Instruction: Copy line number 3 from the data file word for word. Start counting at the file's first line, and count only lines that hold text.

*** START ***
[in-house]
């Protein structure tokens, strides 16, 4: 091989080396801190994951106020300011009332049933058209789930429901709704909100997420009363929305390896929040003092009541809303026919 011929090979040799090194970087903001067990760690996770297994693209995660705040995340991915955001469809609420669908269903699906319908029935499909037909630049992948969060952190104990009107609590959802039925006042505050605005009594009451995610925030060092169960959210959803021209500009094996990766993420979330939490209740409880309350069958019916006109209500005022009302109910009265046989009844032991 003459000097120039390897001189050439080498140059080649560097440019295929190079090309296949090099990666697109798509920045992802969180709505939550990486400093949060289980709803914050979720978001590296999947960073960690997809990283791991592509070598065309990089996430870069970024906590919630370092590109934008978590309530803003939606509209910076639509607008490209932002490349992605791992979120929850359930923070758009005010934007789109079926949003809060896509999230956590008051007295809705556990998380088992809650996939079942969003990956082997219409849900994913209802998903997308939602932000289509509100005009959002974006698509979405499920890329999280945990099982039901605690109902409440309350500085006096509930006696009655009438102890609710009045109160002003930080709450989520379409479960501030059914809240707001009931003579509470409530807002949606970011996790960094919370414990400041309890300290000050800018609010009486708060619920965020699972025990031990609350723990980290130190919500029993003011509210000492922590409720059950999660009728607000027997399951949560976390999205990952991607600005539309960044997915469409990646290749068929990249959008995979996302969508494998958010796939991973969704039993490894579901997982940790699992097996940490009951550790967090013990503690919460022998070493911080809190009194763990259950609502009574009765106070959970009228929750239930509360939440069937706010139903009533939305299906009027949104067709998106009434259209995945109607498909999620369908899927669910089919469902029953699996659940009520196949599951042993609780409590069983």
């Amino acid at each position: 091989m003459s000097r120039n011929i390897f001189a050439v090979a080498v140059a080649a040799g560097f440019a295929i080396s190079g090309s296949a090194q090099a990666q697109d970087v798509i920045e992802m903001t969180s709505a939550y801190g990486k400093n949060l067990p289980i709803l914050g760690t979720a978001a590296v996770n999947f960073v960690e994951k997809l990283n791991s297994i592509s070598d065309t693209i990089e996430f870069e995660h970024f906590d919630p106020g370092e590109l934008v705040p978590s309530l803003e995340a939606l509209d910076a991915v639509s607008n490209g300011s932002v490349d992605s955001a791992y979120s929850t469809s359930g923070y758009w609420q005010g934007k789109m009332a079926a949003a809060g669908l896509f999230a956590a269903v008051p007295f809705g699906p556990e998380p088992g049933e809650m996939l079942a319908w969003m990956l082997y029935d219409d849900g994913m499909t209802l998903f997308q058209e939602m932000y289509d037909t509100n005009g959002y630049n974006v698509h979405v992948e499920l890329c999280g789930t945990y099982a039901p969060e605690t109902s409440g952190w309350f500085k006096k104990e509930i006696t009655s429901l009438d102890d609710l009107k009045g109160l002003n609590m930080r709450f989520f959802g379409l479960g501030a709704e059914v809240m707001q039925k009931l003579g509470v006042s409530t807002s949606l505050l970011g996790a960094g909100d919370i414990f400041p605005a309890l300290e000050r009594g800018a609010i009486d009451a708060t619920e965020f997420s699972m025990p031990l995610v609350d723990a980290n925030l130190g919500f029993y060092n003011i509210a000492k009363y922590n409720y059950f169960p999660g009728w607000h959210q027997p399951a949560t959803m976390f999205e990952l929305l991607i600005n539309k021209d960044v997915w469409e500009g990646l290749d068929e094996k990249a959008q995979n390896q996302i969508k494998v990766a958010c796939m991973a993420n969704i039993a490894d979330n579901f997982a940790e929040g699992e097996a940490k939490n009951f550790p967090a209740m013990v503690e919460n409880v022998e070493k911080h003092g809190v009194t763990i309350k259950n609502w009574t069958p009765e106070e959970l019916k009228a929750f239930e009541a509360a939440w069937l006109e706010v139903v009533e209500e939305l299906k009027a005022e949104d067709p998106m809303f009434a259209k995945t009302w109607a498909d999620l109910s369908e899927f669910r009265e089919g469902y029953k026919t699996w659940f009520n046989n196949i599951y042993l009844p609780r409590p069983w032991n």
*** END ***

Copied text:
């Amino acid at each position: 091989m003459s000097r120039n011929i390897f001189a050439v090979a080498v140059a080649a040799g560097f440019a295929i080396s190079g090309s296949a090194q090099a990666q697109d970087v798509i920045e992802m903001t969180s709505a939550y801190g990486k400093n949060l067990p289980i709803l914050g760690t979720a978001a590296v996770n999947f960073v960690e994951k997809l990283n791991s297994i592509s070598d065309t693209i990089e996430f870069e995660h970024f906590d919630p106020g370092e590109l934008v705040p978590s309530l803003e995340a939606l509209d910076a991915v639509s607008n490209g300011s932002v490349d992605s955001a791992y979120s929850t469809s359930g923070y758009w609420q005010g934007k789109m009332a079926a949003a809060g669908l896509f999230a956590a269903v008051p007295f809705g699906p556990e998380p088992g049933e809650m996939l079942a319908w969003m990956l082997y029935d219409d849900g994913m499909t209802l998903f997308q058209e939602m932000y289509d037909t509100n005009g959002y630049n974006v698509h979405v992948e499920l890329c999280g789930t945990y099982a039901p969060e605690t109902s409440g952190w309350f500085k006096k104990e509930i006696t009655s429901l009438d102890d609710l009107k009045g109160l002003n609590m930080r709450f989520f959802g379409l479960g501030a709704e059914v809240m707001q039925k009931l003579g509470v006042s409530t807002s949606l505050l970011g996790a960094g909100d919370i414990f400041p605005a309890l300290e000050r009594g800018a609010i009486d009451a708060t619920e965020f997420s699972m025990p031990l995610v609350d723990a980290n925030l130190g919500f029993y060092n003011i509210a000492k009363y922590n409720y059950f169960p999660g009728w607000h959210q027997p399951a949560t959803m976390f999205e990952l929305l991607i600005n539309k021209d960044v997915w469409e500009g990646l290749d068929e094996k990249a959008q995979n390896q996302i969508k494998v990766a958010c796939m991973a993420n969704i039993a490894d979330n579901f997982a940790e929040g699992e097996a940490k939490n009951f550790p967090a209740m013990v503690e919460n409880v022998e070493k911080h003092g809190v009194t763990i309350k259950n609502w009574t069958p009765e106070e959970l019916k009228a929750f239930e009541a509360a939440w069937l006109e706010v139903v009533e209500e939305l299906k009027a005022e949104d067709p998106m809303f009434a259209k995945t009302w109607a498909d999620l109910s369908e899927f669910r009265e089919g469902y029953k026919t699996w659940f009520n046989n196949i599951y042993l009844p609780r409590p069983w032991n």